But worrying about what other people think never entirely seems to occur to Sellards. “He’s not some big grasping ball of fakery,” says Savage. “He wanted to be a filmmaker and made these gorefests, and he didn’t get how incredibly sexist they were—not that he’s a sexist. He just didn’t understand how people would question his motives.”
“Horror movies and Disney: He doesn’t see the difference,” says Sellards’s friend Dan Savage.
Go-go dancing glided pretty smoothly into what’s become his pop stardom. Larry Tee, the nightlife promoter whose early-2000’s “electroclash” music scene, which was more about lip-synching over electronic beats than musicianship, first noticed him atop a bar. Sellards was also writing for magazines, but there was a problem: “I think I always just wanted to be on the other side of the microphone.”
He and his friend Scott Hoffman, known as Babydaddy in the band, started making music. Scissor Sisters (a nickname for lesbians) started out as just another shoddy electroclash group, with Sellards onstage in a jockstrap. Then they added Ana Lynch, who took the name Ana Matronic, and pulled together a full band (Paddy Boom is the drummer and the only straight male; Del Marquis is the guitarist). “They didn’t want to just do a karaoke set,” Tee says. When nobody would sign them in the U.S., they got a deal with Polydor in the U.K. Scissor Sisters came out in 2004, and they toured for almost two years straight after that, playing with Duran Duran, Morrissey, and the Pet Shop Boys. At Babydaddy’s birthday party two weeks ago, Elton John was cozy on the sofa with Sellards’s mom. None of which really seems to surprise Sellards (“He’s a bit entitled,” says Savage). “Journalists ask us stuff like, what’s it like now that you get to meet all your heroes and go to these fabulous parties?” he says. “That’s why I moved to New York in the first place.”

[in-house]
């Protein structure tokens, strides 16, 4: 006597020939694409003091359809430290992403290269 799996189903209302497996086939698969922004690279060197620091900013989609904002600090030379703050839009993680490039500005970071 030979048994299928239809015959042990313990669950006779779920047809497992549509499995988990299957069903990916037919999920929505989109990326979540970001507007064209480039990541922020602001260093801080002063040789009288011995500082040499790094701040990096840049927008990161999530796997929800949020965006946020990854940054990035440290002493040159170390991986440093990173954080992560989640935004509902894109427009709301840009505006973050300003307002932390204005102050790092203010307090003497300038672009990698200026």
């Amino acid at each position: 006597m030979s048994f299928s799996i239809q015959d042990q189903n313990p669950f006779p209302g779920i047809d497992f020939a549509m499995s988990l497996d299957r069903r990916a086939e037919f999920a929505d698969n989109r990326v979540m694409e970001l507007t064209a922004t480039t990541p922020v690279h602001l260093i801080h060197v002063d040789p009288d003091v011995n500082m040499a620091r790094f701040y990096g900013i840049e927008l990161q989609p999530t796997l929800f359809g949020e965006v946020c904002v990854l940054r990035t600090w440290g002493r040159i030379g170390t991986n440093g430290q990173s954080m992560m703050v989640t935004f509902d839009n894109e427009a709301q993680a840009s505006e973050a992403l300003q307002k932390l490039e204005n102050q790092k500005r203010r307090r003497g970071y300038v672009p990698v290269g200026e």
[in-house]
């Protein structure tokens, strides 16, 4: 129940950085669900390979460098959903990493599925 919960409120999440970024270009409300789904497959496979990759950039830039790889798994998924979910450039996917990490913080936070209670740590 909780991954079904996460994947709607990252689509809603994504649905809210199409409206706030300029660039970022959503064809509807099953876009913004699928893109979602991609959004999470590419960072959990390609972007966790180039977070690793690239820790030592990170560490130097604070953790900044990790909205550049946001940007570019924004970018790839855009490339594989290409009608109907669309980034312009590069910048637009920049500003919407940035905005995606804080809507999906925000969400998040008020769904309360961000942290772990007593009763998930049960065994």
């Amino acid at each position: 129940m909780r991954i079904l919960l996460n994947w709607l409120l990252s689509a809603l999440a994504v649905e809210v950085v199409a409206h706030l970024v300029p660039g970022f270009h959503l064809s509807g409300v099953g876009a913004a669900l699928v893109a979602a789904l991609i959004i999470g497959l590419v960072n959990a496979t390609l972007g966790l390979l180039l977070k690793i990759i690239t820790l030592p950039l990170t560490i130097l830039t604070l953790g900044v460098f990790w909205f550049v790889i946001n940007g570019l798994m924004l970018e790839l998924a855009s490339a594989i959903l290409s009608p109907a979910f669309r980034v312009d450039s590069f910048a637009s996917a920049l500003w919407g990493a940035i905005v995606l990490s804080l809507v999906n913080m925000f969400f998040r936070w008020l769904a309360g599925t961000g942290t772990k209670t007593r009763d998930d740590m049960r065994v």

But in many ways Scissor Sisters are not really a New York band at all. They’re not the Strokes; the Strokes are cool, aloof. Scissor Sisters are cartoonish, unabashed crowd-pleasers. They put out a DVD called We Are Scissor Sisters . . . and So Are You. Sellards needs us to have a good time. “People work hard,” he says. “And if they want to get off their tits for the weekend, I think that as humans we have an inherent right to do that. Look at, like, pot and mushrooms and stuff—those things were put on the planet for a reason.”
Earlier, he’d said, “I love New York, but I really feel like this is just my workspace now. I don’t draw tons of inspiration from it like I used to.” Instead, when he was stuck on this album, he took off to Disney World. He pops in a bootleg tape of Song of the South. The movie starts, “Yessir, honey, it happened on one of them zip-a-dee-doodah days. Now, that’s the kind of day when you can’t open your mouth without a song jumpin’ right out of it.”